Kip Boyle: Okay. A client after the commission of a crime can enjoy the ACP, so that ... Again, I'm going back to the movies here, but that's so they can get the best possible legal representation?

Jake Bernstein: Well, there's a number of reasons for ... One of the justifications is that without the attorney client-privilege, why would you tell your attorney anything? If you know that you can ... So what we really wanna do, ultimately, is we want people to have the best possible defense. They cannot have the best possible defense if they can't be honest and truthful with their attorneys. The only way they can be honest and truthful with their attorneys is if they feel that whatever they tell their attorney stays with the attorney. That's the idea behind the attorney-client privilege.

Kip Boyle: Okay, all right. I wanna go back to something you said a moment ago about ... like if somebody says, "I'm planning to commit murder in six hours," that's not gonna be covered by attorney-client privilege because it's a risk to a person's life. Is there a similar obligation to inform if somebody says, "I'm going to blow up a big building but nobody will be in it. I'm gonna do that in six hours?" That's a great property damage. Does that also invalidate ACP?

Jake Bernstein: That's interesting. I think the risk that life would be harmed is still pretty high in that, but that's a hypothetical that I have not considered in a while. If I can guarantee that no one's gonna be hurt ... I don't know, I have to go ... I'd have to check.

Kip Boyle: Okay. Well, I'm not planning to do anything like that. I just thought it was interesting. All right.

Jake Bernstein: You know what? That aspect is very similar to like the counselor-patient privilege, right? If someone says, "I'm gonna kill that person," you have to make a judgment call. Did they really mean it? Did they not?

Kip Boyle: Right.

Jake Bernstein: Right. It can be confusing.

Kip Boyle: This goes back to my education on the attorney's career, simply by watching television and movies because I remember watching a Sopranos episode where Tony Soprano goes to see his counselor. She explains confidentiality and exceptions to confidentiality. He starts being a little bit more careful about what he says to her because some of the things that he wants to talk about are things that haven't happened yet.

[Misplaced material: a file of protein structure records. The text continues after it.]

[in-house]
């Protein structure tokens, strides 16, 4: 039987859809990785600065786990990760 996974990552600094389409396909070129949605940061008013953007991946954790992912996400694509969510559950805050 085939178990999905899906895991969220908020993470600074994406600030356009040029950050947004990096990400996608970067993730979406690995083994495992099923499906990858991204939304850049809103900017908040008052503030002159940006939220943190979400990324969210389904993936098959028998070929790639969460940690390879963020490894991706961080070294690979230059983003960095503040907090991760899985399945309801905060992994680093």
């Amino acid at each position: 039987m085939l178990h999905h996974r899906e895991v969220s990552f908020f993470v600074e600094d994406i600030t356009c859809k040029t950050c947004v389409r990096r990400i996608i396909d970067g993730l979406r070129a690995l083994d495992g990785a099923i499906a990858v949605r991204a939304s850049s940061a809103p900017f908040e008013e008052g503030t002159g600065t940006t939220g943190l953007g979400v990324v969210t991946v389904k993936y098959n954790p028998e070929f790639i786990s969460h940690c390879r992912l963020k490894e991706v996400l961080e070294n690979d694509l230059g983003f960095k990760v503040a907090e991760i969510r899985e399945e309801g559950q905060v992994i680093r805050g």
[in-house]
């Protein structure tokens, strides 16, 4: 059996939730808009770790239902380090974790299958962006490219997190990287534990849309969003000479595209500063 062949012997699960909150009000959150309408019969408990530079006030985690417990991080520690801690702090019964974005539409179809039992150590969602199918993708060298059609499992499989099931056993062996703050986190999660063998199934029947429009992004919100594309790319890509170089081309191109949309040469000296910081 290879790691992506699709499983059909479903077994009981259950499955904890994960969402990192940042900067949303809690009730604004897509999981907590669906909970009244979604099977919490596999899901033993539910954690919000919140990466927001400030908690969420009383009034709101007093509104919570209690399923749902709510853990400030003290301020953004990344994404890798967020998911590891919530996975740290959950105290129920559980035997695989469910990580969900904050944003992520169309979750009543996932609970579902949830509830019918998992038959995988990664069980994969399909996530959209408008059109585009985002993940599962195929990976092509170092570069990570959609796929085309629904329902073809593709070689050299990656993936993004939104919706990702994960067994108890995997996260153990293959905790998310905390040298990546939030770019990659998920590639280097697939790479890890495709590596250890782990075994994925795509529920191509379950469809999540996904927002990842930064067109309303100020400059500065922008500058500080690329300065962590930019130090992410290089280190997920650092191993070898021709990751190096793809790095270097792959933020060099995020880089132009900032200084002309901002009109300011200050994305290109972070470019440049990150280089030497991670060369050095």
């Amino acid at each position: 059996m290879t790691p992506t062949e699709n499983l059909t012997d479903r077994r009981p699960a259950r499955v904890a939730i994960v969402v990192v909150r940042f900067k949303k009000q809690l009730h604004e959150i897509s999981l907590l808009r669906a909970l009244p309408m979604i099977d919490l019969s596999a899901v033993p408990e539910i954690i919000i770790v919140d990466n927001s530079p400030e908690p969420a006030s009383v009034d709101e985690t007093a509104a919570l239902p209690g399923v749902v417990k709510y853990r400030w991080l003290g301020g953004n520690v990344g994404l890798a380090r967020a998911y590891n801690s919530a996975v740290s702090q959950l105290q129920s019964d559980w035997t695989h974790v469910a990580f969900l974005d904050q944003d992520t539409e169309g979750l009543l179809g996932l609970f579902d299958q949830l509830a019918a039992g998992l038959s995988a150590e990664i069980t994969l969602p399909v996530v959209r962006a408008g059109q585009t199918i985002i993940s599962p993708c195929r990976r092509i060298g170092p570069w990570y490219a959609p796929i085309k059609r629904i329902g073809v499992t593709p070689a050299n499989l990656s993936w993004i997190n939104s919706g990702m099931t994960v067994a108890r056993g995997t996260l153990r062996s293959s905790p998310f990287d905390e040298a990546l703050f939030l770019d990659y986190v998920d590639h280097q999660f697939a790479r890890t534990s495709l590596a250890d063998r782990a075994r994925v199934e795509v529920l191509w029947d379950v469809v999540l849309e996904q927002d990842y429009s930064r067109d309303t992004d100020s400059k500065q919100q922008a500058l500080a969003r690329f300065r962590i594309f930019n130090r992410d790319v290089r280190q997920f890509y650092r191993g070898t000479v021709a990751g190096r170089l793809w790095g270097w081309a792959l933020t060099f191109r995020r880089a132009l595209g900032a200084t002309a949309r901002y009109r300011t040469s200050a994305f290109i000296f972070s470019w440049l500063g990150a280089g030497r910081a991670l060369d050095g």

Jake Bernstein: Yeah, that's an issue. Totally

Kip Boyle: Yeah. Okay. That's attorney-client privilege ACP. I've also heard you talk about something else before, which I think was like attorney work product. Yeah, talk about that.

Jake Bernstein: Yeah. The attorney work-product doctrine is not ... It's not a privilege in the same sense that attorney-client privilege is a privilege, but it is part of the civil rules of procedure and the rules of evidence. Basically what it says is, "My notes, my mental impressions, things I create in anticipation or preparation for litigation are not discoverable." It's related and similar to attorney-client privilege, but it really is ... It adheres to the attorney's work product, hence the name attorney work-product doctrine.

Jake Bernstein: Other actual privileges with varying degrees of strength would include spousal privilege. A judge cannot force a spouse to testify against another or the other spouse. There's the doctor-patient, there is a priest and confessor-type privilege. Those are recognized. A lot of these are ... None of these are absolute, and a lot of them are recognized for a similar reason, right? It's a custom. If we don't recognize that privilege, then people won't do X. So it's kind of the idea here.

Kip Boyle: Interesting, especially the spousal privilege, right? I suppose that, that would be sort of like saying, "Well, for the good of the institution of marriage, if we didn't honor that, then spouses wouldn't tell each other what's going on."